With instructions in hand and an architectural drawing sent from Chalfin’s office, Lachaise proceeded to create “two peacocks with ball and finial” in plasticine for his patron’s approval. On December of 1920, Chalfin approved the models, which were consequently sent to the Menconi Brothers, who would pack and ship them to Miami. Once on-site, local workers were entrusted with the carving of both the columns and the peacocks on the native stone after Lachaise’s plaster models, but it remains unclear if Lachaise traveled to work on the finishing touches himself. The full layout of the Peacock Bridge, featuring eight columns, each topped by a short-tailed peacock, was fully realized in 1922, coinciding with the completion of the gardens.  

Following Deering’s death in 1925, Vizcaya was inherited by the family, ultimately passing down to his nieces, Marion Deering McCormick and Barbara Deering Danielson, who were titled as Deering’s favorites by journalist Henry Wales. In 1942, the southern property was sold to the Catholic Archdioceses, and the property line was cut through the Peacock Bridge, breaking the symmetrical design in two. With the perils of time, the stonework of the Marine Garden deteriorated, including the peacock sculptures that saw several hurricanes and multiple restoration efforts before they were finally taken down as part of a conservation project in 2004.

The Marine Garden under construction, 1920

Although iron is the least expensive of all metals, there is no other material that lends itself to more beautiful treatment.

– Gaston Lachaise, A Comment on My Sculpture (1928)

Wrought-Iron Fence

The Marine Garden was separated from the Rose Garden by an ornate wrought iron fence with two gates, measuring a total of approximately 31 feet long and 6 1/2 feet tall. Like many other gates and grilles featured in the gardens, the design originated from European grilles dating from the sixteenth to the eighteenth centuries that Deering bought from art dealers in years prior. These antique objects were either used as a whole or altered to suit the needs of the landscape design, and at times they were combined to reflect Chalfin’s desired aesthetics.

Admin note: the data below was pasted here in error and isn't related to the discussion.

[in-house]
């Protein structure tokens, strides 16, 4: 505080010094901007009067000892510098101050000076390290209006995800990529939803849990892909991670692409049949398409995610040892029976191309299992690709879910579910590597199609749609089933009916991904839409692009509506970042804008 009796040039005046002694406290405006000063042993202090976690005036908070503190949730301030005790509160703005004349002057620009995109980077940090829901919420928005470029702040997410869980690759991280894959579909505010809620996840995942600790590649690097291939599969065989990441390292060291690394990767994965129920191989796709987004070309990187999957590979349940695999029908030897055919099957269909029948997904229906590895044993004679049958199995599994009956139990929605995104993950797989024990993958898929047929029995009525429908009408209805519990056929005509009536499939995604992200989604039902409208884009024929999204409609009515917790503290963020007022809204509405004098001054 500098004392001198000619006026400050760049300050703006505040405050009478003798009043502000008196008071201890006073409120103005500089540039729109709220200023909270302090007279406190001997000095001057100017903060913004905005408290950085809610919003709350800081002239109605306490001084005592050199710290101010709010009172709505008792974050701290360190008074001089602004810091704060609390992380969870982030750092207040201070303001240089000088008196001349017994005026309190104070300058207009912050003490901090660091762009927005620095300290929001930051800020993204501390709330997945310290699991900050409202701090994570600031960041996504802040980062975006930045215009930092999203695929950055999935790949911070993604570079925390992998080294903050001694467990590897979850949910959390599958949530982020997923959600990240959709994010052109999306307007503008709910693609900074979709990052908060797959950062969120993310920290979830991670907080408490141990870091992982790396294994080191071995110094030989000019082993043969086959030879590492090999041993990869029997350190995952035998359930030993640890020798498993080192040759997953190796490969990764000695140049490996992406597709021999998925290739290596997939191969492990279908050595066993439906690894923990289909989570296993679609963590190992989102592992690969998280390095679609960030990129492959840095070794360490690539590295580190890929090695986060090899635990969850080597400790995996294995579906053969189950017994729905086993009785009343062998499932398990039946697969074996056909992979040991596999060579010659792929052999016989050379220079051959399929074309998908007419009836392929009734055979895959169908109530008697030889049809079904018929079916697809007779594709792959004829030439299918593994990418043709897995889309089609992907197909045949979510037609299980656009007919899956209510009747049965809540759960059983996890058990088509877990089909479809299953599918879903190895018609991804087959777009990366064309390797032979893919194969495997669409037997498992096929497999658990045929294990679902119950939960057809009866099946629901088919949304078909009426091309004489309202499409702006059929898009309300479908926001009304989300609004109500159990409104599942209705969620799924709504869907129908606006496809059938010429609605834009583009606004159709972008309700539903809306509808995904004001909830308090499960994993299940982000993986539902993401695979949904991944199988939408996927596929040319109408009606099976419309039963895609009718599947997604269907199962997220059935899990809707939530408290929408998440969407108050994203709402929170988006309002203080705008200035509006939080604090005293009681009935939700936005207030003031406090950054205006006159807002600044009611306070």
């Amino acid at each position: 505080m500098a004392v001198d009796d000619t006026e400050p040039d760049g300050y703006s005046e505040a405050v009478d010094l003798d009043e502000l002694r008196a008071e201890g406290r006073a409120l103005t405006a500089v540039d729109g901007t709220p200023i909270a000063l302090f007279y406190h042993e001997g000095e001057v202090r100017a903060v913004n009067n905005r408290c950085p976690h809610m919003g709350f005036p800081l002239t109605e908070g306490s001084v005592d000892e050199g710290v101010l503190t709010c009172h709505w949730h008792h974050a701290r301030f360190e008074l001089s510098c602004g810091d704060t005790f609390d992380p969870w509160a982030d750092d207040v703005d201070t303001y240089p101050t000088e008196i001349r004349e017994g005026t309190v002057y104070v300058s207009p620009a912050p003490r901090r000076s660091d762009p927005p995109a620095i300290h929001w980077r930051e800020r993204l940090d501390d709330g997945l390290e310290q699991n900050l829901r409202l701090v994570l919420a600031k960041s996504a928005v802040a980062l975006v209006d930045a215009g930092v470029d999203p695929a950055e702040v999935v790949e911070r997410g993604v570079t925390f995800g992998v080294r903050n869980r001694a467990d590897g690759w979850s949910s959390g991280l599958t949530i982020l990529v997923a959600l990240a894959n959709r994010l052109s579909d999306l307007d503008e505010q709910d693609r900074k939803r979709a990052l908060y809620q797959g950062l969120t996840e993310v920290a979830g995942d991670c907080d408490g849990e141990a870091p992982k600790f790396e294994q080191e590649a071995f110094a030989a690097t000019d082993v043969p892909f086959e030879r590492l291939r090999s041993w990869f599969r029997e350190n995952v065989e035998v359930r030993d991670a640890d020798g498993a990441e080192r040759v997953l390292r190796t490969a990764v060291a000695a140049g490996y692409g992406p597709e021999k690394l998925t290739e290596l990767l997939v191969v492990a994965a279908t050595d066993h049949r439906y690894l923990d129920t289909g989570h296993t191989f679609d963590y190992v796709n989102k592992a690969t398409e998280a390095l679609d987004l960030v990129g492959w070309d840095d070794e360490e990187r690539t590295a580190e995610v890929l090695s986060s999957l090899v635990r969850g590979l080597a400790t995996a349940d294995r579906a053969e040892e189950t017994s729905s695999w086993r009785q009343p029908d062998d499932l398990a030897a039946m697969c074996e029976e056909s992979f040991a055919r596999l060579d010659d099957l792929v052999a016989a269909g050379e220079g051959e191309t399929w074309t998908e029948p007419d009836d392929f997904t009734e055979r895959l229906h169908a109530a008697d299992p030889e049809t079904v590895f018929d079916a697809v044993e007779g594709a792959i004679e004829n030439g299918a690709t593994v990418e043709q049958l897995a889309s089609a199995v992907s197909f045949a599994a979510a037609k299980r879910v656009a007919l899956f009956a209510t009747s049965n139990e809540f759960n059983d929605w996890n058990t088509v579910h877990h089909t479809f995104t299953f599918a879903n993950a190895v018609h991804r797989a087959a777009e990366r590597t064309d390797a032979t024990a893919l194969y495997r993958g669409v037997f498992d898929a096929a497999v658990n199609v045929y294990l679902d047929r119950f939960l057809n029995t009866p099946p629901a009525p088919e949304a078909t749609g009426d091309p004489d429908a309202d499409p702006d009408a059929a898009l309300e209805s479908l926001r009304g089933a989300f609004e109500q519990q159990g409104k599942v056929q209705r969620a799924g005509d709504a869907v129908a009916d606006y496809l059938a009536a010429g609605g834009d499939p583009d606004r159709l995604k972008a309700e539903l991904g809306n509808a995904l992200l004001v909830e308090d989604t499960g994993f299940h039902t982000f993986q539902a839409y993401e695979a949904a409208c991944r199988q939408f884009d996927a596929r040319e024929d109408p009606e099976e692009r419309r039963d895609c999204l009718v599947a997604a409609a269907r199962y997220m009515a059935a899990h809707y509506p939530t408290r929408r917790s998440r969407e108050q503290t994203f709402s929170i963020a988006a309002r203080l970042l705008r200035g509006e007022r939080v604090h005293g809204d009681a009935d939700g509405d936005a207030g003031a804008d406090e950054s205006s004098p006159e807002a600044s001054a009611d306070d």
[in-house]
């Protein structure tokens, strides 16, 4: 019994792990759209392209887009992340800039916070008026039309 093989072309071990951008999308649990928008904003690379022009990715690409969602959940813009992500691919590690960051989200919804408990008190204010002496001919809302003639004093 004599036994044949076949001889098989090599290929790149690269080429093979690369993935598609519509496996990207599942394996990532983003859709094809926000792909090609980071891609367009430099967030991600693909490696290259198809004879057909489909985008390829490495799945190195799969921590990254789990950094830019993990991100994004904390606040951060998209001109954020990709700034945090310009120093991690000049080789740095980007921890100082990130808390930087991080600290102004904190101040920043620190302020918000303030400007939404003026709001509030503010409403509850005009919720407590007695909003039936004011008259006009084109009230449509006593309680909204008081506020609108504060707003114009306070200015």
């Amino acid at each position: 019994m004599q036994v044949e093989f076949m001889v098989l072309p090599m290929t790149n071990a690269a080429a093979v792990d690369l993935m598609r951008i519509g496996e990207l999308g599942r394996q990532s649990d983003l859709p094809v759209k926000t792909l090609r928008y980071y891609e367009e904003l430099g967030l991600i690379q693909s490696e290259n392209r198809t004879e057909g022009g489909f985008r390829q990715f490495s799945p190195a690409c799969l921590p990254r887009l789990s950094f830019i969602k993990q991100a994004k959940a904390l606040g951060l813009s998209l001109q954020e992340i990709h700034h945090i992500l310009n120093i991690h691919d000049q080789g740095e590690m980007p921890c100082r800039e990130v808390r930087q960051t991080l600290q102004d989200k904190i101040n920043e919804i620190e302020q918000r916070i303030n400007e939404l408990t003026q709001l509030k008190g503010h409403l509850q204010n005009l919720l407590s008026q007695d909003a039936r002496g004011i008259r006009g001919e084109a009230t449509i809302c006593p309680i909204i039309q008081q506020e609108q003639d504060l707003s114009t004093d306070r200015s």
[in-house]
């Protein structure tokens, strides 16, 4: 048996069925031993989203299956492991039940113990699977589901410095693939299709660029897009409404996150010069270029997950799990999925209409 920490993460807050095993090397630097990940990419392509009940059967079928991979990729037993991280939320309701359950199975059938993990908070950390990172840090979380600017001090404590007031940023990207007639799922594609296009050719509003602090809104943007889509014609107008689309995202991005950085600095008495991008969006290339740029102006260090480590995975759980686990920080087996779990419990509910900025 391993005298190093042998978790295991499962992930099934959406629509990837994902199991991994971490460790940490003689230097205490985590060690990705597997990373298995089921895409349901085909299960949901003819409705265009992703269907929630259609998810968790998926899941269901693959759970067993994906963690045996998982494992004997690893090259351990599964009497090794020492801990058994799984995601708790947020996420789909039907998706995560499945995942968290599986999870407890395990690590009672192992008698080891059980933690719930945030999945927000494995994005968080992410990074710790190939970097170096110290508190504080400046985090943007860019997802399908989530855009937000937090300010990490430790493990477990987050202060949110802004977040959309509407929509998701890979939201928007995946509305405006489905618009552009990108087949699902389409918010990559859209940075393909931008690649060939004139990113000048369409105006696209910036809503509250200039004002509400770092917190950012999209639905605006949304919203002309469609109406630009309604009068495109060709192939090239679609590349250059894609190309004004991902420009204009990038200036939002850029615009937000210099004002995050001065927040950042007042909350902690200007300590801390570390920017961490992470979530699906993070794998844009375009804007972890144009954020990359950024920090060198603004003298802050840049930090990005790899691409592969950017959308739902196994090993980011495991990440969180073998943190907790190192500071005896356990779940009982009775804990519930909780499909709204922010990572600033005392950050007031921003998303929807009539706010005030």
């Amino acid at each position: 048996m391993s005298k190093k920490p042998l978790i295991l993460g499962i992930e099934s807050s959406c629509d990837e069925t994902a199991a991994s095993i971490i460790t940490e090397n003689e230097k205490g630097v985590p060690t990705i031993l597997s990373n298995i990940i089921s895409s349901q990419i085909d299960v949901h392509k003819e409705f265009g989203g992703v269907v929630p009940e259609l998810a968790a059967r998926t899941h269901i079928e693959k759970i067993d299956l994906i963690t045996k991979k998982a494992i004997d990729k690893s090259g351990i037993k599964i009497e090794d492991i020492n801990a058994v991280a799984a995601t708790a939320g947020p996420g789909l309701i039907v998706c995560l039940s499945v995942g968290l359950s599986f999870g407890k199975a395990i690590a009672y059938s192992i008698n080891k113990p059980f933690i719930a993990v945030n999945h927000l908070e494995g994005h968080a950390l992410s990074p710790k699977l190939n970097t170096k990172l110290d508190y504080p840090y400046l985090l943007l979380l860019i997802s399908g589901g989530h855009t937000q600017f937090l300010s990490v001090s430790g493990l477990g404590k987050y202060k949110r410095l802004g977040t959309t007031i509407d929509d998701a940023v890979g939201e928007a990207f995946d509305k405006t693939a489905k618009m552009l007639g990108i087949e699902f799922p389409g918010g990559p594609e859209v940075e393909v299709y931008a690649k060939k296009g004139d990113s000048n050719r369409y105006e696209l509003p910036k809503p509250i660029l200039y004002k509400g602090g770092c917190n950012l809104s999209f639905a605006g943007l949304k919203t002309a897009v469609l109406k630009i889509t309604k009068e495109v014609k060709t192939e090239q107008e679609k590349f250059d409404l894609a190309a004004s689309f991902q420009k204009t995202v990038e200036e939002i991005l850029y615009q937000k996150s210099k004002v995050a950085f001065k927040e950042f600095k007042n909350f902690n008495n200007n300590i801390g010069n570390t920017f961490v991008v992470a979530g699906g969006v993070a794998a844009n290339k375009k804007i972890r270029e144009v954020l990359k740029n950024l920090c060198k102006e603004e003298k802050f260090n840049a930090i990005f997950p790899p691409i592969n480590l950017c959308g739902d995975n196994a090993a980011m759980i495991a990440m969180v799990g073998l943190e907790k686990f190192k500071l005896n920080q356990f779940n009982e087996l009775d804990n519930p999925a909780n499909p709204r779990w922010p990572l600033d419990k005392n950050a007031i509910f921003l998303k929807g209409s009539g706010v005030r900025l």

For the Marine Garden gate, Chalfin and his office in New York City produced architectural drawings using as a source of inspiration a pair of seventeenth-century Italian grilles acquired from Lavezzo & Co. Although now lost, the acquisition was recorded in Vizcaya’s objects collection card catalog as “architectural part 156” (A.P. 156) with a handwritten inscription noting the pair. The European pieces formed two fixed sections glancing a center panel of a new fabricated item with operable outer sections of the same design. The skillful hand behind the production of this elaborate ironwork was the master blacksmith Samuel Yellin (1884-1840), one of the most important metalworkers of his era and a major figure of the American Arts and Crafts movement, both as a designer and metalworker.

Antique gate with modern addition made by Samuel Yellin.